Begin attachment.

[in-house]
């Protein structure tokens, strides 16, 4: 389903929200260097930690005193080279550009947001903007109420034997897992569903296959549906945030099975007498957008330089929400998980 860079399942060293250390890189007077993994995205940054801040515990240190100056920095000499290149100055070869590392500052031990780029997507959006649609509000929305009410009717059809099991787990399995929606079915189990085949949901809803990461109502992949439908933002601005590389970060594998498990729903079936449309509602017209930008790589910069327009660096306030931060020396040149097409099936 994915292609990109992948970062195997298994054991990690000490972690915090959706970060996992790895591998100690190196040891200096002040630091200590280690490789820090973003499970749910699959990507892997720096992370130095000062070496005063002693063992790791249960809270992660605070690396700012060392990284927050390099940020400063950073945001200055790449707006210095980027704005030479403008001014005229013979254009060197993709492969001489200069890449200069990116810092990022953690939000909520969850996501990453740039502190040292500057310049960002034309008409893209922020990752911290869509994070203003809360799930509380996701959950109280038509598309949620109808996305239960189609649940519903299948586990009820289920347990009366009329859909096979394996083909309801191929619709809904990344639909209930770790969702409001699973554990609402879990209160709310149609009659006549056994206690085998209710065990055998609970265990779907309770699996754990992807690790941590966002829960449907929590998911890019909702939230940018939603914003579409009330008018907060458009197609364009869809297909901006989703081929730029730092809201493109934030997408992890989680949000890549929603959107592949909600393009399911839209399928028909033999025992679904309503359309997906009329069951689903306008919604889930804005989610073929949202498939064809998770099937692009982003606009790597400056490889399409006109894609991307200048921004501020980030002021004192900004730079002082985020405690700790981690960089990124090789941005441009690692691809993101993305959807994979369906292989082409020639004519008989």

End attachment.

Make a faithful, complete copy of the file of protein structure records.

[in-house]
């Protein structure tokens, strides 16, 4: 389903929200260097930690005193080279550009947001903007109420034997897992569903296959549906945030099975007498957008330089929400998980 860079399942060293250390890189007077993994995205940054801040515990240190100056920095000499290149100055070869590392500052031990780029997507959006649609509000929305009410009717059809099991787990399995929606079915189990085949949901809803990461109502992949439908933002601005590389970060594998498990729903079936449309509602017209930008790589910069327009660096306030931060020396040149097409099936 994915292609990109992948970062195997298994054991990690000490972690915090959706970060996992790895591998100690190196040891200096002040630091200590280690490789820090973003499970749910699959990507892997720096992370130095000062070496005063002693063992790791249960809270992660605070690396700012060392990284927050390099940020400063950073945001200055790449707006210095980027704005030479403008001014005229013979254009060197993709492969001489200069890449200069990116810092990022953690939000909520969850996501990453740039502190040292500057310049960002034309008409893209922020990752911290869509994070203003809360799930509380996701959950109280038509598309949620109808996305239960189609649940519903299948586990009820289920347990009366009329859909096979394996083909309801191929619709809904990344639909209930770790969702409001699973554990609402879990209160709310149609009659006549056994206690085998209710065990055998609970265990779907309770699996754990992807690790941590966002829960449907929590998911890019909702939230940018939603914003579409009330008018907060458009197609364009869809297909901006989703081929730029730092809201493109934030997408992890989680949000890549929603959107592949909600393009399911839209399928028909033999025992679904309503359309997906009329069951689903306008919604889930804005989610073929949202498939064809998770099937692009982003606009790597400056490889399409006109894609991307200048921004501020980030002021004192900004730079002082985020405690700790981690960089990124090789941005441009690692691809993101993305959807994979369906292989082409020639004519008989």